28

For example could I make it type something like

"Hello"
"This"
"Is"
"A"
"Test"

With 1 second intervals in-between each new line?

Thanks,

1
  • I've tried nothing, I'm new to C So I don't know all commands I can use...Was just wondering if there was a command to wait a certain time before doing something else Jun 6, 2012 at 22:03

5 Answers 5

58

Well the sleep() function does it, there are several ways to use it;

On linux:

#include <stdio.h>
#include <unistd.h> // notice this! you need it!

int main(){
    printf("Hello,");
    sleep(5); // format is sleep(x); where x is # of seconds.
    printf("World");
    return 0;
}

And on windows you can use either dos.h or windows.h like this:

#include <stdio.h>
#include <windows.h> // notice this! you need it! (windows)

int main(){
    printf("Hello,");
    Sleep(5); // format is Sleep(x); where x is # of milliseconds.
    printf("World");
    return 0;
}

or you can use dos.h for linux style sleep like so:

#include <stdio.h>
#include <dos.h> // notice this! you need it! (windows)

int main(){
    printf("Hello,");
    sleep(5); // format is sleep(x); where x is # of seconds.
    printf("World");
    return 0;
}

And that is how you sleep in C on both windows and linux! For windows both methods should work. Just change the argument for # of seconds to what you need, and insert wherever you need a pause, like after the printf as I did. Also, Note: when using windows.h, please remember the capital S in sleep, and also thats its milliseconds! (Thanks to Chris for pointing that out)

3
  • 3
    I'd also like to note to other people who may stumble upon this thread, REMEMBER TO CAPITALIZE Sleep();!!!! Jun 6, 2012 at 22:17
  • 2
    I also needed to do fflush(stdout) before sleep, because the first printf was being printed after function call
    – mr.loop
    Oct 4, 2021 at 7:29
  • Sleep() in Windows is in MILLISECONDS, not seconds.
    – skelliam
    Oct 11, 2022 at 20:17
5

something not as elegant as sleep(), but uses the standard library:

/* data declaration */
time_t start, end;

/* ... */

/* wait 2.5 seconds */
time(&start);
do time(&end); while(difftime(end, start) <= 2.5);

I'll leave for you the finding out the right header (#include) for time_t, time() and difftime(), and what they mean. It's part of the fun. :-)

2
  • 3
    Your suggestion also needlessly wastes processor cycles. sleep() or some variant is the right answer.
    – pb2q
    Jun 6, 2012 at 22:35
  • 1
    Oh, you are right. Is not elegant (as I stated already). It's just portable. But wasting processor cycles is not just a side effect. Actually is the main idea behind the code, is what makes it work, clumsily as you may say. :-)
    – CST
    Jun 6, 2012 at 22:43
2

You can look at sleep() which suspends the thread for the specified seconds.

0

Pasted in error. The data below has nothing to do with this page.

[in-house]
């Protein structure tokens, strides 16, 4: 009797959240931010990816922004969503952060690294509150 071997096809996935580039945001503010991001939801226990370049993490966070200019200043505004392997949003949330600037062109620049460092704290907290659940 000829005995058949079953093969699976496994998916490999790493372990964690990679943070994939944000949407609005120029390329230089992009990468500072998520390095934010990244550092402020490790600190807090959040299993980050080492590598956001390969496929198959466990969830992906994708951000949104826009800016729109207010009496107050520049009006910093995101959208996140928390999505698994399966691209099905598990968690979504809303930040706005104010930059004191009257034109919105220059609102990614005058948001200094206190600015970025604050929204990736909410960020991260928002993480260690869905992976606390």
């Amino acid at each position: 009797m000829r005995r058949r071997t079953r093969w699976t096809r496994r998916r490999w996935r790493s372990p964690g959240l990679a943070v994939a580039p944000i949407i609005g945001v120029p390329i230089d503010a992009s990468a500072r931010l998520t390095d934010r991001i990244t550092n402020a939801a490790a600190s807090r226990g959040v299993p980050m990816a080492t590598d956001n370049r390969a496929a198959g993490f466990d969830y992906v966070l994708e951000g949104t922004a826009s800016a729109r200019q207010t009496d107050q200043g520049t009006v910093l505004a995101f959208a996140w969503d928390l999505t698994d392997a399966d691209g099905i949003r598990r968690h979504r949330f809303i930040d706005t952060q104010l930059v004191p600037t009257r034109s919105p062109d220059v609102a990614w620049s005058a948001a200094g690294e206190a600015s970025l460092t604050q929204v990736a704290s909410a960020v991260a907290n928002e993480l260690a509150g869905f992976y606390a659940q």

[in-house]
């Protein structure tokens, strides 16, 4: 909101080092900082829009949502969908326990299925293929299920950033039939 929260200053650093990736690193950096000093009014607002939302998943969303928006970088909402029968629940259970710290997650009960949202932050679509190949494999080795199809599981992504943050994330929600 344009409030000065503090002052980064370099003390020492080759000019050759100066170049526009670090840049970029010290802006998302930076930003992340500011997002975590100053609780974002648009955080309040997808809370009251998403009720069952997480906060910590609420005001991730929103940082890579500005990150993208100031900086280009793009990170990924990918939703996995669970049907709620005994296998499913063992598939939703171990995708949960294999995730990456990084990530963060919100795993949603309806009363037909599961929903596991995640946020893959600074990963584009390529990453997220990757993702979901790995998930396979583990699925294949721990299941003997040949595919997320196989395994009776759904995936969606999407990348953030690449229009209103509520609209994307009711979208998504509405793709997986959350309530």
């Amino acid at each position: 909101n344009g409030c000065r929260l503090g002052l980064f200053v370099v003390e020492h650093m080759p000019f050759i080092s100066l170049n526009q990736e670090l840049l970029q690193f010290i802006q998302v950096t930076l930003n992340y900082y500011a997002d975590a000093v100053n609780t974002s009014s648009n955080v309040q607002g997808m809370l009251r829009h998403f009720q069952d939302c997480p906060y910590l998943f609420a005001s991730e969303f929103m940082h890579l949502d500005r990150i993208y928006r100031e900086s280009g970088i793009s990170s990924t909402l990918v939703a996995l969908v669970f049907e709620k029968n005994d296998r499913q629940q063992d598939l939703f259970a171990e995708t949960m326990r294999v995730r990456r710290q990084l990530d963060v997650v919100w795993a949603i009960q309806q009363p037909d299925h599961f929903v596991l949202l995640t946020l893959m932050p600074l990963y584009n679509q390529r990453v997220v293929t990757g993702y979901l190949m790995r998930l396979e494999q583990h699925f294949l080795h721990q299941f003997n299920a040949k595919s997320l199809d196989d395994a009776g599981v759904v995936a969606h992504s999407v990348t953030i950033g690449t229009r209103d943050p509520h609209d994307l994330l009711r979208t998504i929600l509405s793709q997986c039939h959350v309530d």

-2

The most easiest way is to give a loop. Be it while or for loop

int main()
{
while(i<100000) //delay
{
 i++;     
 }
 }
2
  • 2
    This gives little control over the delay length. In fact any decent optimising compiler will just remove the loop, as having no nett effect. Jun 24, 2022 at 17:18
  • One can also use conditional while loop for delay, In case the code is waiting for any event to happen and require delay. Then simply use While(!event); it will become false only when event come, otherwise will wait indefinitely. Jul 6, 2022 at 4:31
-9

Works on all OS

int main()
{
char* sent[5] ={"Hello ", "this ", "is ", "a ", "test."};
int i =0;
while( i < 5 )
{
printf("%s", sent[i] );
int c =0, i++;
while( c++ < 1000000 ); // you can use sleep but for this you dont need #import
} 
return 0;
}
9
  • 11
    This is a very bad practice. Your loop just needlessly wastes processor cycles. Why should you be averse to using #import for a standard sleep function? Worst case you'll need to #ifdef to cover multiple platforms.
    – pb2q
    Jun 6, 2012 at 22:33
  • Its just an Option if you sayits bad practice so i spend my ten years for nothing
    – Eveler
    Jun 6, 2012 at 22:36
  • 6
    If you don't understand why this is a bad idea then you should learn why now.
    – pb2q
    Jun 6, 2012 at 22:37
  • 4
    Late to the downvote party, but this solution also presumes that one million cycles of the while loop take one second. So while this solution will work on any operating system with a C compiler (not all OS), it is not portable across architectures. sleep() and difftime() both take CLOCKS_PER_SEC into account. Sep 8, 2017 at 19:08
  • 4
    Also, it's pretty weird that you're averse to including sys/wait.h, unistd.h, time.h or string.h for standard library functions, but you're cool with including stdio.h for printf(...). Sep 8, 2017 at 19:10

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